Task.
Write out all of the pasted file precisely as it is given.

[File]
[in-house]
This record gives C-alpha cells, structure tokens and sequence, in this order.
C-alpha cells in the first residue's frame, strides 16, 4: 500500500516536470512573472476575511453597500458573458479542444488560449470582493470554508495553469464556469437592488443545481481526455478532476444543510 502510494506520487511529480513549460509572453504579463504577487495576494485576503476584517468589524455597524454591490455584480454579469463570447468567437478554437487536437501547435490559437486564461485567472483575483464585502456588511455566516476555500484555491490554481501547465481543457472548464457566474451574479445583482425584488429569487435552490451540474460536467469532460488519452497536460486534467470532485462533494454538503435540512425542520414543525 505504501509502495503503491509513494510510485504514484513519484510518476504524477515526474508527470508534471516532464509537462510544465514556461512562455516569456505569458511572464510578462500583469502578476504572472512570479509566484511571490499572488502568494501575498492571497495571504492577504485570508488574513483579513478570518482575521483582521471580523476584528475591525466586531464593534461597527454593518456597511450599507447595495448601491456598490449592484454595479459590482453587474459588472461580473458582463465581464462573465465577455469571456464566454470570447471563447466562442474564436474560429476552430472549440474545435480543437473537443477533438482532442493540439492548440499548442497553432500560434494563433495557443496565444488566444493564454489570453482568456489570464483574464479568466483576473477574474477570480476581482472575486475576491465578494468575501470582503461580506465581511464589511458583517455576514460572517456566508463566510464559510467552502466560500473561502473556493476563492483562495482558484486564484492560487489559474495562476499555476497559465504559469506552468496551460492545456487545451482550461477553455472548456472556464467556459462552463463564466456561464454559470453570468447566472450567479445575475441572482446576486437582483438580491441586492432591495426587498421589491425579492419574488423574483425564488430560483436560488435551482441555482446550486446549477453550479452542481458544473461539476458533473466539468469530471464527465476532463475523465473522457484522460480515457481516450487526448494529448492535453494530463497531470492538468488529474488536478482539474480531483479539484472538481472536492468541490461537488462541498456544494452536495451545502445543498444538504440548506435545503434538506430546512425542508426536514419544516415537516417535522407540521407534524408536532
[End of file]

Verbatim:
[in-house]
This record gives C-alpha cells, structure tokens and sequence, in this order.
C-alpha cells in the first residue's frame, strides 16, 4: 500500500516536470512573472476575511453597500458573458479542444488560449470582493470554508495553469464556469437592488443545481481526455478532476444543510 502510494506520487511529480513549460509572453504579463504577487495576494485576503476584517468589524455597524454591490455584480454579469463570447468567437478554437487536437501547435490559437486564461485567472483575483464585502456588511455566516476555500484555491490554481501547465481543457472548464457566474451574479445583482425584488429569487435552490451540474460536467469532460488519452497536460486534467470532485462533494454538503435540512425542520414543525 505504501509502495503503491509513494510510485504514484513519484510518476504524477515526474508527470508534471516532464509537462510544465514556461512562455516569456505569458511572464510578462500583469502578476504572472512570479509566484511571490499572488502568494501575498492571497495571504492577504485570508488574513483579513478570518482575521483582521471580523476584528475591525466586531464593534461597527454593518456597511450599507447595495448601491456598490449592484454595479459590482453587474459588472461580473458582463465581464462573465465577455469571456464566454470570447471563447466562442474564436474560429476552430472549440474545435480543437473537443477533438482532442493540439492548440499548442497553432500560434494563433495557443496565444488566444493564454489570453482568456489570464483574464479568466483576473477574474477570480476581482472575486475576491465578494468575501470582503461580506465581511464589511458583517455576514460572517456566508463566510464559510467552502466560500473561502473556493476563492483562495482558484486564484492560487489559474495562476499555476497559465504559469506552468496551460492545456487545451482550461477553455472548456472556464467556459462552463463564466456561464454559470453570468447566472450567479445575475441572482446576486437582483438580491441586492432591495426587498421589491425579492419574488423574483425564488430560483436560488435551482441555482446550486446549477453550479452542481458544473461539476458533473466539468469530471464527465476532463475523465473522457484522460480515457481516450487526448494529448492535453494530463497531470492538468488529474488536478482539474480531483479539484472538481472536492468541490461537488462541498456544494452536495451545502445543498444538504440548506435545503434538506430546512425542508426536514419544516415537516417535522407540521407534524408536532